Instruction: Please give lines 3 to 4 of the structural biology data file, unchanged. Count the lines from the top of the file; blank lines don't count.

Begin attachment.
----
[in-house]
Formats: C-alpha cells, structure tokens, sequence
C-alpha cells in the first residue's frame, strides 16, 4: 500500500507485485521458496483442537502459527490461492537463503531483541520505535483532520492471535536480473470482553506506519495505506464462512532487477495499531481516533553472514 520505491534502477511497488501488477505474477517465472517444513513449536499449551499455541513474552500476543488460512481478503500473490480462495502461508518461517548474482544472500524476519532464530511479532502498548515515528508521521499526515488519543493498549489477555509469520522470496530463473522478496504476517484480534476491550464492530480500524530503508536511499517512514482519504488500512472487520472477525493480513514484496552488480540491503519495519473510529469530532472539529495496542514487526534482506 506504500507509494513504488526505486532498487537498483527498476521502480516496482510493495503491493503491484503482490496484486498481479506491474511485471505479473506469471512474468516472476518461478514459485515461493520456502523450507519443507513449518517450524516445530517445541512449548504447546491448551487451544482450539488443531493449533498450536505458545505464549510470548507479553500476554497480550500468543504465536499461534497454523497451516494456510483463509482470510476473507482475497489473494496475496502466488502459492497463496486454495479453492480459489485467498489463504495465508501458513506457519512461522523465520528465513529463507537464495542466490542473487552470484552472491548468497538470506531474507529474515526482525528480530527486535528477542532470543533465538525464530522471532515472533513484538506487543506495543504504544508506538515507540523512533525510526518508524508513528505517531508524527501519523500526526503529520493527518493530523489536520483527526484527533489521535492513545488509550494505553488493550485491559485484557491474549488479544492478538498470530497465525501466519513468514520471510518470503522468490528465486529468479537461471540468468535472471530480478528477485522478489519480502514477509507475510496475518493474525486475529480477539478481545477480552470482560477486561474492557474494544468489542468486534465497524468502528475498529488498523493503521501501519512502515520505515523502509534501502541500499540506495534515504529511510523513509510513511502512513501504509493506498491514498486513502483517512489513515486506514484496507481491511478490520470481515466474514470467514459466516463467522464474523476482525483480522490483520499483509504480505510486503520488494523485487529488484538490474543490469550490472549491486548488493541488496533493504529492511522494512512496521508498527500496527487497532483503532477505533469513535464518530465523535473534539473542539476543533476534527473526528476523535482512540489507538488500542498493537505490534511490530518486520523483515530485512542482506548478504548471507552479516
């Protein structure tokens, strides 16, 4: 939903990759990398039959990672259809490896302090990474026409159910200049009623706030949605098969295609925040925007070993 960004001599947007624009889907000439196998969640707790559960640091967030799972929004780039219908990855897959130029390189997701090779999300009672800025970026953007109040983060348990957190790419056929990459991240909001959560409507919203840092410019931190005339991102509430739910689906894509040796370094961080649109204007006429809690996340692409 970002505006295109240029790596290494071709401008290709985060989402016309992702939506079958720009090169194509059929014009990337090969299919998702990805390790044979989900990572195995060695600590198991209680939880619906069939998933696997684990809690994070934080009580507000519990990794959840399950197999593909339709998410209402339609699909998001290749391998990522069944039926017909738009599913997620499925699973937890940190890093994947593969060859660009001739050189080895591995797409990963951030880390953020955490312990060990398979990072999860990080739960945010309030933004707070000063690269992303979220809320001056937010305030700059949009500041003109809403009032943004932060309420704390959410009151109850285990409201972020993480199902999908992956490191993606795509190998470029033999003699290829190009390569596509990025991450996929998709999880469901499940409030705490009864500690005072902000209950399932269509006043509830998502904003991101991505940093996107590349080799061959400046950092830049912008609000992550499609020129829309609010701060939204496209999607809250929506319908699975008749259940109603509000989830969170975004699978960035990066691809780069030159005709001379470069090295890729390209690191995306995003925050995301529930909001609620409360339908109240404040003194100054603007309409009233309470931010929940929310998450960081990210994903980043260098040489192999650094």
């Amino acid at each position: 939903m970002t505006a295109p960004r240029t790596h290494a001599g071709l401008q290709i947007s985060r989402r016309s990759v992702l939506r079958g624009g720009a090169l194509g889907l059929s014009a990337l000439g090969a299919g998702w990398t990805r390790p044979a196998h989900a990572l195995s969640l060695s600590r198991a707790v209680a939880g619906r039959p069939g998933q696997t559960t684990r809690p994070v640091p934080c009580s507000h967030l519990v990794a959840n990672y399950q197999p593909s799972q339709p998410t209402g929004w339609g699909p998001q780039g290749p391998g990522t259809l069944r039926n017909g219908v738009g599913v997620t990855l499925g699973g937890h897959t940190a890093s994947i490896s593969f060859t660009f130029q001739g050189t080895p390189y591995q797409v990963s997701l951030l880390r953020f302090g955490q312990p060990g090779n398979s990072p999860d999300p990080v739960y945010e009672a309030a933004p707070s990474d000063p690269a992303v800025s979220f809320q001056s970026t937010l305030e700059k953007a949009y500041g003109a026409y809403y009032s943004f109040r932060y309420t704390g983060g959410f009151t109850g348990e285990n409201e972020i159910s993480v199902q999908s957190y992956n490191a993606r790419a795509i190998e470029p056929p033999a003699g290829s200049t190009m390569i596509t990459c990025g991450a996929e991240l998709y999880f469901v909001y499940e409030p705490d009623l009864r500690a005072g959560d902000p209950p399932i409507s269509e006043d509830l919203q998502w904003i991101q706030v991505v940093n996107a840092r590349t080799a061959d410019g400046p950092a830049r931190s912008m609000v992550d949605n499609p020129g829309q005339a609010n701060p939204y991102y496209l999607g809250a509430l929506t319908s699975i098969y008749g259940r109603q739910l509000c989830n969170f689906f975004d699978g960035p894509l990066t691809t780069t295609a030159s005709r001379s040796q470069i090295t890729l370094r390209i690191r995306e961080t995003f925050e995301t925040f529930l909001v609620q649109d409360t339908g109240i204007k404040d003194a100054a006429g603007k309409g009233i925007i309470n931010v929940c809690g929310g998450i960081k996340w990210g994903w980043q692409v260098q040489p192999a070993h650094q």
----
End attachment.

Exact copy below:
C-alpha cells in the first residue's frame, strides 16, 4: 500500500507485485521458496483442537502459527490461492537463503531483541520505535483532520492471535536480473470482553506506519495505506464462512532487477495499531481516533553472514 520505491534502477511497488501488477505474477517465472517444513513449536499449551499455541513474552500476543488460512481478503500473490480462495502461508518461517548474482544472500524476519532464530511479532502498548515515528508521521499526515488519543493498549489477555509469520522470496530463473522478496504476517484480534476491550464492530480500524530503508536511499517512514482519504488500512472487520472477525493480513514484496552488480540491503519495519473510529469530532472539529495496542514487526534482506 506504500507509494513504488526505486532498487537498483527498476521502480516496482510493495503491493503491484503482490496484486498481479506491474511485471505479473506469471512474468516472476518461478514459485515461493520456502523450507519443507513449518517450524516445530517445541512449548504447546491448551487451544482450539488443531493449533498450536505458545505464549510470548507479553500476554497480550500468543504465536499461534497454523497451516494456510483463509482470510476473507482475497489473494496475496502466488502459492497463496486454495479453492480459489485467498489463504495465508501458513506457519512461522523465520528465513529463507537464495542466490542473487552470484552472491548468497538470506531474507529474515526482525528480530527486535528477542532470543533465538525464530522471532515472533513484538506487543506495543504504544508506538515507540523512533525510526518508524508513528505517531508524527501519523500526526503529520493527518493530523489536520483527526484527533489521535492513545488509550494505553488493550485491559485484557491474549488479544492478538498470530497465525501466519513468514520471510518470503522468490528465486529468479537461471540468468535472471530480478528477485522478489519480502514477509507475510496475518493474525486475529480477539478481545477480552470482560477486561474492557474494544468489542468486534465497524468502528475498529488498523493503521501501519512502515520505515523502509534501502541500499540506495534515504529511510523513509510513511502512513501504509493506498491514498486513502483517512489513515486506514484496507481491511478490520470481515466474514470467514459466516463467522464474523476482525483480522490483520499483509504480505510486503520488494523485487529488484538490474543490469550490472549491486548488493541488496533493504529492511522494512512496521508498527500496527487497532483503532477505533469513535464518530465523535473534539473542539476543533476534527473526528476523535482512540489507538488500542498493537505490534511490530518486520523483515530485512542482506548478504548471507552479516
């Protein structure tokens, strides 16, 4: 939903990759990398039959990672259809490896302090990474026409159910200049009623706030949605098969295609925040925007070993 960004001599947007624009889907000439196998969640707790559960640091967030799972929004780039219908990855897959130029390189997701090779999300009672800025970026953007109040983060348990957190790419056929990459991240909001959560409507919203840092410019931190005339991102509430739910689906894509040796370094961080649109204007006429809690996340692409 970002505006295109240029790596290494071709401008290709985060989402016309992702939506079958720009090169194509059929014009990337090969299919998702990805390790044979989900990572195995060695600590198991209680939880619906069939998933696997684990809690994070934080009580507000519990990794959840399950197999593909339709998410209402339609699909998001290749391998990522069944039926017909738009599913997620499925699973937890940190890093994947593969060859660009001739050189080895591995797409990963951030880390953020955490312990060990398979990072999860990080739960945010309030933004707070000063690269992303979220809320001056937010305030700059949009500041003109809403009032943004932060309420704390959410009151109850285990409201972020993480199902999908992956490191993606795509190998470029033999003699290829190009390569596509990025991450996929998709999880469901499940409030705490009864500690005072902000209950399932269509006043509830998502904003991101991505940093996107590349080799061959400046950092830049912008609000992550499609020129829309609010701060939204496209999607809250929506319908699975008749259940109603509000989830969170975004699978960035990066691809780069030159005709001379470069090295890729390209690191995306995003925050995301529930909001609620409360339908109240404040003194100054603007309409009233309470931010929940929310998450960081990210994903980043260098040489192999650094």